We’ve got a couple of CIA-themed shows – State of Affairs and Madam Secretary.

Let’s not leave out the Rom Coms. There’s A to Z, about Andrew and Zelda. Get it; The Affair, about, aw, you guessed it. Affairs; Manhattan Love Story – “… awkward first date and subsequent budding romance.” – according to TV Guide – oh well; Marry Me, about a couple who, for whatever reason, keep goofing up the marriage proposal – hey, I don’t make this stuff up, folks – this is gonna be a series?

Gotta have at least one zombie show. This one’s called Z Nation – most of the world’s all zombified now, save for our small, ragtag band of survivors, and they’re taking the one unaffected person coast to coast. Absolutely nothing can go wrong… go wrong… go wrong…

And for us superhero junkies, we have Gotham. We’re winding the clock back further in this latest origin story about the guy in the bat suit, and the beginnings of Commissioner Gordon, The Riddler, The Penguin, Catwoman, etc. There’s also an updated version of The Flash, a new show about the Scarlet Speedster. We even have TV’s first Flash, from 1990 and 1991 (John Wesley Shipp) as the new Barry Allen’s dad. I’m hopeful about these two, but the jury’s still out. Looks like I won’t have any trouble getting a jury, though. I’ll just grab ‘em from one of the cop/lawyer shows.

‘til next time… Adios.

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I Don’t Care if the Power’s Out, Where the Hell is My Coffee?

No Coffee

And so it begins. I get to work this morning, walk up to the back of the building and see four folks hanging around the back door. I notice they’re not smoking. Usually we have a couple of smokers out back, but no smokers this time.
“Waitin’ on the bus?” I sarcastically asked the group.
“No power,” several of them responded.
“Hmm,” I thought, “looks like this’ll be an interesting morning.”
Never slowed down by little things like power outages, I figured I’d go inside, dark-adapt a little, have a look-see. Wasn’t sure if my badge would work to let me in, but there were a couple of ladies inside who opened the door.
So I went in.
Yep, I thought. Dark in here.
It wasn’t pitch black, as there was a bit of ambient light from a distant window or two or the occasional fluorescent light that still happened to work. Ah, you know, old distillery, no telling what the circuit layout looks like.
Made my way to my cube, felt around a minute as I set my stuff down where I wouldn’t trip over it. Found my chair, the desk, hung up my hat.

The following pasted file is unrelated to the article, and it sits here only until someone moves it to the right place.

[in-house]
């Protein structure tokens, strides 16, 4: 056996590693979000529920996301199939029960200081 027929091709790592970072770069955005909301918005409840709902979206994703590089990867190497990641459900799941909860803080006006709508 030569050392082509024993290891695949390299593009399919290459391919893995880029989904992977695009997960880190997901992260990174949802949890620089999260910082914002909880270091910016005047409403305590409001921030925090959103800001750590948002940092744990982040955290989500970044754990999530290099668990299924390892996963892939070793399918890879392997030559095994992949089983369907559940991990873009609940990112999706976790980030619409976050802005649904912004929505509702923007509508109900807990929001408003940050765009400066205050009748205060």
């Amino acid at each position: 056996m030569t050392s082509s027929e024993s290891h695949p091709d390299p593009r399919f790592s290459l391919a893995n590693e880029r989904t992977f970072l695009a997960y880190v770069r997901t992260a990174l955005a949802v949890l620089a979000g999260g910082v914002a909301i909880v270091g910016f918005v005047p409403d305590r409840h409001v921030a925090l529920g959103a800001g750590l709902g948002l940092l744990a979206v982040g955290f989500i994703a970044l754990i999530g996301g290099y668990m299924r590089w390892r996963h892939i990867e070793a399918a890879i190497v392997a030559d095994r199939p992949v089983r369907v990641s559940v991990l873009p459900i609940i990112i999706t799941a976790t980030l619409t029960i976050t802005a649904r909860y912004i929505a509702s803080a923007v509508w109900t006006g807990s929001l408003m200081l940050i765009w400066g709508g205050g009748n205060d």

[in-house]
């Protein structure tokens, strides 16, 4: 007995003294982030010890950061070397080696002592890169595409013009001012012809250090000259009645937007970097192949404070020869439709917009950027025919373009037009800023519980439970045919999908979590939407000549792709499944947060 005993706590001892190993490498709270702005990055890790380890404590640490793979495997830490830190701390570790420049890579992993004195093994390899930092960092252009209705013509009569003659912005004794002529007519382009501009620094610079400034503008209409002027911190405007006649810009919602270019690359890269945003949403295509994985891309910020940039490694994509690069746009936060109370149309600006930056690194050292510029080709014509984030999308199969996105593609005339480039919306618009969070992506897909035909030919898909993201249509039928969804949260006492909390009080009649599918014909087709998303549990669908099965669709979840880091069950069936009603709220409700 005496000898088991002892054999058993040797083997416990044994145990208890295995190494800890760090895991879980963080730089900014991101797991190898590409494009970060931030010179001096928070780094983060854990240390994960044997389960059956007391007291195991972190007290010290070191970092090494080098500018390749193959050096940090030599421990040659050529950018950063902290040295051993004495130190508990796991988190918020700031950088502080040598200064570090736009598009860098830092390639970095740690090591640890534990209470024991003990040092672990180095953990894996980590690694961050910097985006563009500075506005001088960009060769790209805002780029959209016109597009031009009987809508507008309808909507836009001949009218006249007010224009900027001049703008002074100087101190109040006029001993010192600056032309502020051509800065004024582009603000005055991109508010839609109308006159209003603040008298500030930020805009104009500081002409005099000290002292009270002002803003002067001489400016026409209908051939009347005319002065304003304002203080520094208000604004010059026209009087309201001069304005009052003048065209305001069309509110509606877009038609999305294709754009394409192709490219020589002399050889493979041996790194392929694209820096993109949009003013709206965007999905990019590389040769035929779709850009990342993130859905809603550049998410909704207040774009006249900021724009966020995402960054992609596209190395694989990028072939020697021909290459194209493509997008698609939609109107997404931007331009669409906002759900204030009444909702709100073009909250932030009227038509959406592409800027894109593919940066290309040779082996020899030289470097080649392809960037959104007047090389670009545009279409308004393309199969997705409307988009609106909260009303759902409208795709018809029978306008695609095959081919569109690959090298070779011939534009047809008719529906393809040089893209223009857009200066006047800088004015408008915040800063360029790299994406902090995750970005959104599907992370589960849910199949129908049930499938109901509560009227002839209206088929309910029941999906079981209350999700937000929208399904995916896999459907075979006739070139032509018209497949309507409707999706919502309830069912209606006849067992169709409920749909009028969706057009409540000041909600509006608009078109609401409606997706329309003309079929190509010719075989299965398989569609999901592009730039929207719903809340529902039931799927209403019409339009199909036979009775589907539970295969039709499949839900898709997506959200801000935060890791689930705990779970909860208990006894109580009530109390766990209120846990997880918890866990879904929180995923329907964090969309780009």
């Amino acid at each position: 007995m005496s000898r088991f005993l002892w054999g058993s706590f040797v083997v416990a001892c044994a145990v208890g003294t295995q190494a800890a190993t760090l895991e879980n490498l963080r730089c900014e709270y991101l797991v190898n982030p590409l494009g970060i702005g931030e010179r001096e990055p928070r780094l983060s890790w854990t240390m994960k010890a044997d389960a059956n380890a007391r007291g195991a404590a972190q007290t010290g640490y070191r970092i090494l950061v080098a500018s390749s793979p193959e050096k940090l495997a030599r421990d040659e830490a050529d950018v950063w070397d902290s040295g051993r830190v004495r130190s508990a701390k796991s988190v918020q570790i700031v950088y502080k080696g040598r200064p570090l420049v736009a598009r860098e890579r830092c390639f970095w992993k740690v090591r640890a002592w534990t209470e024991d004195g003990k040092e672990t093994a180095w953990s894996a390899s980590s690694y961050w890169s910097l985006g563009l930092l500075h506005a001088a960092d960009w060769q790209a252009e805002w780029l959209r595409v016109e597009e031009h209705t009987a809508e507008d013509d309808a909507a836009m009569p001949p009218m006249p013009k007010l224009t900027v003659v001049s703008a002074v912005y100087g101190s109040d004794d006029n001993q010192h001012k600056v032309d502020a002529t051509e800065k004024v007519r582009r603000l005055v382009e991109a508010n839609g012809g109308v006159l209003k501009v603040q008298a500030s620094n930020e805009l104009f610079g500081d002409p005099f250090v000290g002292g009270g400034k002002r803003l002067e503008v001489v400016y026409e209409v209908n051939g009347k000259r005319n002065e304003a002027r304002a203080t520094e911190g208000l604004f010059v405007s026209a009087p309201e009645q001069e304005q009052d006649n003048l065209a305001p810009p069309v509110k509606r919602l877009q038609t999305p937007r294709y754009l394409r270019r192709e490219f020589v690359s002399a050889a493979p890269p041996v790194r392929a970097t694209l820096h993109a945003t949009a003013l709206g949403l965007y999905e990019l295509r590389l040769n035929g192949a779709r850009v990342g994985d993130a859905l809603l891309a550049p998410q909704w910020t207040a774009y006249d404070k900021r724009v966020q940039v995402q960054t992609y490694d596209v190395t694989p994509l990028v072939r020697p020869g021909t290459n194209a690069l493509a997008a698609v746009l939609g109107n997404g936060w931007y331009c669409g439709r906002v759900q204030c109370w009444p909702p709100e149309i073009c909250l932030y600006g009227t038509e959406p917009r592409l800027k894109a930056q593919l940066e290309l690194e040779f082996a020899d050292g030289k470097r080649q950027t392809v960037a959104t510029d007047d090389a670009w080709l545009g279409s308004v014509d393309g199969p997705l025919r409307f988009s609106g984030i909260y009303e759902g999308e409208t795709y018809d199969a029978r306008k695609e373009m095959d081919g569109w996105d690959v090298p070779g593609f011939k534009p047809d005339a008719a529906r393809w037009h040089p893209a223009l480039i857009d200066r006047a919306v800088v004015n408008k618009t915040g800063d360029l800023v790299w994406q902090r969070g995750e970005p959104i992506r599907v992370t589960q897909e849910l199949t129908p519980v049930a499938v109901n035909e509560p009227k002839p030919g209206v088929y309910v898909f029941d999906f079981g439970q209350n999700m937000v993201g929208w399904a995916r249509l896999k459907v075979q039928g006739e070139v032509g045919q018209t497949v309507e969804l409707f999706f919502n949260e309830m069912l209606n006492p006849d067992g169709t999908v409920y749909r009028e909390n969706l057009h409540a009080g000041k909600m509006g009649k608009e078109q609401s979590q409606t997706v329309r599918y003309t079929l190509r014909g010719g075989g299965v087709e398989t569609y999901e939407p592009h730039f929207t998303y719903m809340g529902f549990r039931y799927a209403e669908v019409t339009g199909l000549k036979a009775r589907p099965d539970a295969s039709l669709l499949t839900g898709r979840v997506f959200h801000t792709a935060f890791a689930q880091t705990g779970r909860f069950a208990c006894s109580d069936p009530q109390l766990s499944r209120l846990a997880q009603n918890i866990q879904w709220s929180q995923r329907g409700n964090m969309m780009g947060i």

First order of business after an hour commute — pee.
Made my way to the bathroom. Really dark in there, but I felt around, found the urinal. Sound was right, so I was hitting it okay. Washed my hands, headed back to the cube.
Saw Buck, one of my coworkers down the aisle from me. Said the coffee-maker worked. Various gods be praised! Well, I wasn’t sure how everything would transpire, but at least I’d have the black stuff. That one area, where the coffee-maker and microwave resided, still had juice. Like I said, old building. I would soon discover tiny oases of light or power scattered about through the darkness.
Fired up some coffee, then figured I’d see what I could do about some personal light. Had my iPhone, so I downloaded one of the free flashlight apps, which worked beautifully, but I knew I’d need to be conservative with it as it would probably suck the battery dry.
Coffee good. Got flashlight, so I was home-free. Had a working outlet or two at Java the Hut (our name for the coffee, microwave, snack area) so I could charge the phone and laptop, so I was set.
Now comes the fun part.
Someone said Conference Room A had lights and people were setting up there.
My first mistake.
I listened to them, grabbed the essentials (coffee, laptop, in that order), headed that way.
Only one person in there so far, and she said there were only lights, no power, which meant that after a couple of hours or so the laptop would be a brick.
So I headed back to my cube, essentials in hand.
Then someone says for folks to set up in Conference Room A and that power should be restored within a couple of hours.
I sighed and heaved everything back to Conference Room A, with a limited lifespan laptop.
Cranked up the laptop, couldn’t get connected to the network. Here’s where the media part comes in. Media, of course, reduced to its original verbal form.